that Piet Oudolf designed for his Serpentine pavilion. “It’s incredibly remote, it’s modest, and you can see that the people were poor,” Zumthor says of his first impressions of the Almannajuvet mine. “The working conditions must have been terrible. You cannot stand upright in the tunnels, you have to go miles into the mountain, where it’s cold in summer and winter. So it gave us the idea to be modest in everything we did. Not poor, but modest.” With his buildings, he chose “not to put much weight into the landscape, to stand one step aside, to stay subdued, to not make a big noise”. “The more secure I am in what I’m doing,” he explains, “the fewer effects I need.”

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Creosoted pine for the scaffolding

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A cambered stone wall is in place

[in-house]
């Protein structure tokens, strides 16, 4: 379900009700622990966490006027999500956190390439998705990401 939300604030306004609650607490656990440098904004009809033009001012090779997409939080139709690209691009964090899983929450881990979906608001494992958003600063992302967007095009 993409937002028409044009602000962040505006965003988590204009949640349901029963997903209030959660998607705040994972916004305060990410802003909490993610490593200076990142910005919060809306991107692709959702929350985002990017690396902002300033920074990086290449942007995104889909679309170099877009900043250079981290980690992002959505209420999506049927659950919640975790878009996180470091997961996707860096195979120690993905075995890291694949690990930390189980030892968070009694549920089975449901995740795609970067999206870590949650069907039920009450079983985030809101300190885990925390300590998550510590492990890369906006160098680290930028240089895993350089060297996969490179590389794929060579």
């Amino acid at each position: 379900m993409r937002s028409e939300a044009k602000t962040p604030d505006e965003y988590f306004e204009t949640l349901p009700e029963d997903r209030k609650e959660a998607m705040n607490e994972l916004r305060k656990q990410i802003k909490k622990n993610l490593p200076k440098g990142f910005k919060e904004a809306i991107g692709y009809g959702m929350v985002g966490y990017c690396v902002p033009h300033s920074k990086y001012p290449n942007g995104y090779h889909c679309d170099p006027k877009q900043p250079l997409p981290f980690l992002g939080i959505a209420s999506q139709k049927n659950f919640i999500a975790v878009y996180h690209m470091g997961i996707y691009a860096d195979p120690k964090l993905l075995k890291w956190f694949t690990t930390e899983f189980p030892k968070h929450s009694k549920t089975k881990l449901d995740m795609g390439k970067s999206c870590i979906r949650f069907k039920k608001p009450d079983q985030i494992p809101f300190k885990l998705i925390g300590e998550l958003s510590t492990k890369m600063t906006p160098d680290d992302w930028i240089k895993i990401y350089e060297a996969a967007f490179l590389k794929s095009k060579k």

Zumthor commissioned three books about the mine, mining and the geology of the region that are to be displayed in the museum building alongside a few surviving relics: a wooden clog, the head of a pick axe, a lamp, a shovel. The real museum, Zumthor says, is the mine, and visitors will be taken down it in groups by local guides (the last building on the path will contain a line of zinc lockers containing hard hats). Drawing comparisons with his memorial in Vardo, he describes his building as a monument of sorts to the workers who lived and died there. His aim is to get people out of their cars and to create moments of pause that ground them in a sense of history and place. Why, I ask, has the project taken so long – almost as long as the area itself was actually mined? “This has to do more with the Norwegian rhythm,” he responds, with a dismissive wave of the hand. “They have a slow pace there. We could go on and on – it’s nice that they didn’t pressure, but actually, now we all think, let’s finish this. I would have liked it to be faster. At first it was OK, but I am now pressing to complete it.”